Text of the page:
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CCC Expands RFID Pilot Projects
Consolidated Contractors Co., which is employing radio frequency identification to manage personnel using a combination of passive and active RFID badges, plans to launch new deployments to track pipe spools at industrial construction sites.
When goods are tagged, employees input information about the spool, such as its dimensions, and store that data, along with the tag's ID number, in the Pipe Guard software. A network of readers have been installed around the laydown yard and processing areas (such as the paint shop). Each tag also comes with a motion sensor. When stationary, the tag remains dormant; however, if the sensor detects that the tag is moving (for example, if an item is lifted by a truck to be delivered to another area), the tag begins beaconing, thereby providing its ID number. The readers capture that ID at a distance of up to 50 meters (164 feet), and the software determines that tag's location based on triangulation, as well as by the strength of the tag's signal as received by each reader.
The Pipe Guard software can then display the real-time locations of items within the laydown yard or processing areas. The software also stores status data about each part, based on its location. For example, if a spool's tag is no longer read in the paint shop, the software can update that spool's status as having been painted. In this way, management can view which parts may be delayed, and which are ready for the next phase, such as being built into a construction site's structure.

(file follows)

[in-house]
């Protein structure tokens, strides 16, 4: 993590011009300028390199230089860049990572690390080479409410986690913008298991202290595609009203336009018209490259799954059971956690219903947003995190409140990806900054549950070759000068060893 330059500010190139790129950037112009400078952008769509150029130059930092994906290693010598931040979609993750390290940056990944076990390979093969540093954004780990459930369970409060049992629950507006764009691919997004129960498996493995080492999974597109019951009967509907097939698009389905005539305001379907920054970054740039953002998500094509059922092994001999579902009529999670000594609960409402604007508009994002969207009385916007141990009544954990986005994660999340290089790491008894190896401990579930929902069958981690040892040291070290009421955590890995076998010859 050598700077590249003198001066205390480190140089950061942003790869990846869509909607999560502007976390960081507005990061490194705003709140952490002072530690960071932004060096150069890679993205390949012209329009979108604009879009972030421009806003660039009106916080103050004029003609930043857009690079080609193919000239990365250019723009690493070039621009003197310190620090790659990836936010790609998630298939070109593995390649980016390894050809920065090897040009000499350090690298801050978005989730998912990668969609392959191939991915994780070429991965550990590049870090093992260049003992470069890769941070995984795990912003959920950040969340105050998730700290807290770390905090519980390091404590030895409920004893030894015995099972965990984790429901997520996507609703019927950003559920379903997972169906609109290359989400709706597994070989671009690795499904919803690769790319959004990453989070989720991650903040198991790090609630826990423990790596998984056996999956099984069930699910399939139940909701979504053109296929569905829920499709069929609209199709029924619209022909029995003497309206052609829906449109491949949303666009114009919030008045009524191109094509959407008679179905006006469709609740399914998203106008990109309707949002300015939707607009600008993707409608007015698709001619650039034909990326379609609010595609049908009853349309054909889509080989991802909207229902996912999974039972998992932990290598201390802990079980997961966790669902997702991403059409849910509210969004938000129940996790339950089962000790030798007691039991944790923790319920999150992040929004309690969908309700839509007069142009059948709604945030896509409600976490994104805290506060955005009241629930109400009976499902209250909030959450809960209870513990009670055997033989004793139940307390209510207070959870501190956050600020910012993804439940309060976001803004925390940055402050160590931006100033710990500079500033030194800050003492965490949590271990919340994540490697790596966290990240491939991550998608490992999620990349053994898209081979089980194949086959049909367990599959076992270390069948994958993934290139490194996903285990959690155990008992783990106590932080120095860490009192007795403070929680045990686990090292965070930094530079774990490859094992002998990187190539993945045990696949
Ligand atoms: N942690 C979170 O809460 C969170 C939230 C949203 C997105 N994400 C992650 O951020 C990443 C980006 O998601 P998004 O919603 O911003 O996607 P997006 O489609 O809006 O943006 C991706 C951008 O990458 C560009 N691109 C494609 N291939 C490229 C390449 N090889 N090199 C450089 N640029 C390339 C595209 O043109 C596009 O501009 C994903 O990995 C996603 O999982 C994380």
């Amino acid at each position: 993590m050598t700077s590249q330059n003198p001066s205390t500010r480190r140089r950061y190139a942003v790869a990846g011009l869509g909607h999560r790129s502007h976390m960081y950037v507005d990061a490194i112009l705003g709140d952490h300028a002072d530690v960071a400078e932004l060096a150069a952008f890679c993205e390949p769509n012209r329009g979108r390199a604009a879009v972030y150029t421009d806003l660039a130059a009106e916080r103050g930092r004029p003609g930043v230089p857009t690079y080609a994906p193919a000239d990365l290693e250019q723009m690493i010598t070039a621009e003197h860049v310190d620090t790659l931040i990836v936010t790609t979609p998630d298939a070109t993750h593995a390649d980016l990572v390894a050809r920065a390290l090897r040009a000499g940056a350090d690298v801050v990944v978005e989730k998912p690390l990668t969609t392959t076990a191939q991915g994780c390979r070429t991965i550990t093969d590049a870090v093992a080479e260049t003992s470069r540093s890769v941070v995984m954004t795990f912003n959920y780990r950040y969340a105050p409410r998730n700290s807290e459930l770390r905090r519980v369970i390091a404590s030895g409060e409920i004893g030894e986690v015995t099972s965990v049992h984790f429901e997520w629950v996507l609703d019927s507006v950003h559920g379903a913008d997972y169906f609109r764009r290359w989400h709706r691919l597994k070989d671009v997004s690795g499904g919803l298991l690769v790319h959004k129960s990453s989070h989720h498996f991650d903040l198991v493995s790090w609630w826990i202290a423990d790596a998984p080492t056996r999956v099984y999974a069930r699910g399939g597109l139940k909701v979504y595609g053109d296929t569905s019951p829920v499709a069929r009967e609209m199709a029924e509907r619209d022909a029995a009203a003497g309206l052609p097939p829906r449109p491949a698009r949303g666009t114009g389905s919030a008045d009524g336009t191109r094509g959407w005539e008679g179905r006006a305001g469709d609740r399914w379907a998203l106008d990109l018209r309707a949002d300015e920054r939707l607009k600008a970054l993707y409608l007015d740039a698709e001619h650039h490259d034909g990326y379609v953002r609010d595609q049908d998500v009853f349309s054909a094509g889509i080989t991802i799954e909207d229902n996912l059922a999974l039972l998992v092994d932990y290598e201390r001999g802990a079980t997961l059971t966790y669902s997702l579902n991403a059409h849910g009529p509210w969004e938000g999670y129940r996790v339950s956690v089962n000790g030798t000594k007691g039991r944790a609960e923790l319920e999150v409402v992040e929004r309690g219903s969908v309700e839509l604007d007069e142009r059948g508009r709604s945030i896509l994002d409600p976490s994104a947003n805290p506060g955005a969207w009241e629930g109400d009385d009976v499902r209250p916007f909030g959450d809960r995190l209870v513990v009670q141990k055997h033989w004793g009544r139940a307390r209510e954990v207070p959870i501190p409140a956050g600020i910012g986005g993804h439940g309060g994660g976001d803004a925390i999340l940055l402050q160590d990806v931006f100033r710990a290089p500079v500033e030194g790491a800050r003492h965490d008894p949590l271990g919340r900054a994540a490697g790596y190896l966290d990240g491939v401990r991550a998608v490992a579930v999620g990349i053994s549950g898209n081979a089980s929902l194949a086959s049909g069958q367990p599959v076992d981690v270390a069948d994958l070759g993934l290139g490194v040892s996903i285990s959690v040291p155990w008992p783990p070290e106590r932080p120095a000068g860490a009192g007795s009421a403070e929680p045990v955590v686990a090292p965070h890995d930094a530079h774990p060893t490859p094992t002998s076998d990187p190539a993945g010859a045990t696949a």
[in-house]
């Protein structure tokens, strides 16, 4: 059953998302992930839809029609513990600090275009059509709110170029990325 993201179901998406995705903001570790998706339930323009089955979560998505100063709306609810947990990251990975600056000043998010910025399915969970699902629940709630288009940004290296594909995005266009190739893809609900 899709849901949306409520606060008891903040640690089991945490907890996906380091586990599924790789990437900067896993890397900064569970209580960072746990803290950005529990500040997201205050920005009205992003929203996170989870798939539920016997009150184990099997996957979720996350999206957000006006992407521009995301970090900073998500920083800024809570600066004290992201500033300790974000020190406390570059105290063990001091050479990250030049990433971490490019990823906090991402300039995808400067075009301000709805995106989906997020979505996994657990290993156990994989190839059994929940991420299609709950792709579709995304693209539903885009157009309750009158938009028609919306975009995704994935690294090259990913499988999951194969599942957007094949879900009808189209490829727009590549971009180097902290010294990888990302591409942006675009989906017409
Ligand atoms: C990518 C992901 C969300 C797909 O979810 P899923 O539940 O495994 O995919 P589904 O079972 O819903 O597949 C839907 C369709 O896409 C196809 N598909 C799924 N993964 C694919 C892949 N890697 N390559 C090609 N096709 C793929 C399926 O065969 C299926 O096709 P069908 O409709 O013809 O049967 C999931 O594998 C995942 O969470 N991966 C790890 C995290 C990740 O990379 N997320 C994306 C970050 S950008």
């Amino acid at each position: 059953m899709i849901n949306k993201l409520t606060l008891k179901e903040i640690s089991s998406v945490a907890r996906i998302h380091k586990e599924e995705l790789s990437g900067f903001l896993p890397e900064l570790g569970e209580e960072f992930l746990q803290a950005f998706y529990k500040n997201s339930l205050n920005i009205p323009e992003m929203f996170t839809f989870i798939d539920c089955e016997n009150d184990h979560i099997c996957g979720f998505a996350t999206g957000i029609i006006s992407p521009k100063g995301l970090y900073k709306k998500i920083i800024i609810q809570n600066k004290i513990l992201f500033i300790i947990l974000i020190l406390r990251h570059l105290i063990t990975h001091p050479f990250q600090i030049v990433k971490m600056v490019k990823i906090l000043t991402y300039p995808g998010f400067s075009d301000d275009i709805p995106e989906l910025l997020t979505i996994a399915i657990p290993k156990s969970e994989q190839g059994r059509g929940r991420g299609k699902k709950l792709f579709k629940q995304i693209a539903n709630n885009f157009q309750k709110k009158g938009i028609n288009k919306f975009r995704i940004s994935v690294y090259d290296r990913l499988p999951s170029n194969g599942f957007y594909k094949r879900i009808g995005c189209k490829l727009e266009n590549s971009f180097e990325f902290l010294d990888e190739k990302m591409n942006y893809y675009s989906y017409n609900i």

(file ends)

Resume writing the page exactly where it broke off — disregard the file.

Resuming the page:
The company intends to use the system to track more than 10,000 items at a Siberian construction site beginning in May 2013.
To date, based on all of the projects underway, Al Shami says the RFID technology shows promise as a means to automatically identify materials and personnel. "I'm very motivated when it comes to RFID," he states. The major concern for which the company continues to test is the hardware's durability. The harsh conditions, including temperatures of 60 degrees Celsius (140 degrees Fahrenheit) in Qatar and -40 degrees Celsius (-40 degrees Fahrenheit) in Siberia, pose a challenge both for tags and readers.
CCT presently seeks a partnership with a company that could assist with the further development of solutions in material management. "We don't need an (RFID) manufacturer—we want a solutions provider," he says, noting that developing a working system requires some work onsite that takes into account the conditions at that location and the processes used by workers. "If you just buy an RFID system without knowledge [about how it will be used], it will not be deployed properly and it will fail," he states.
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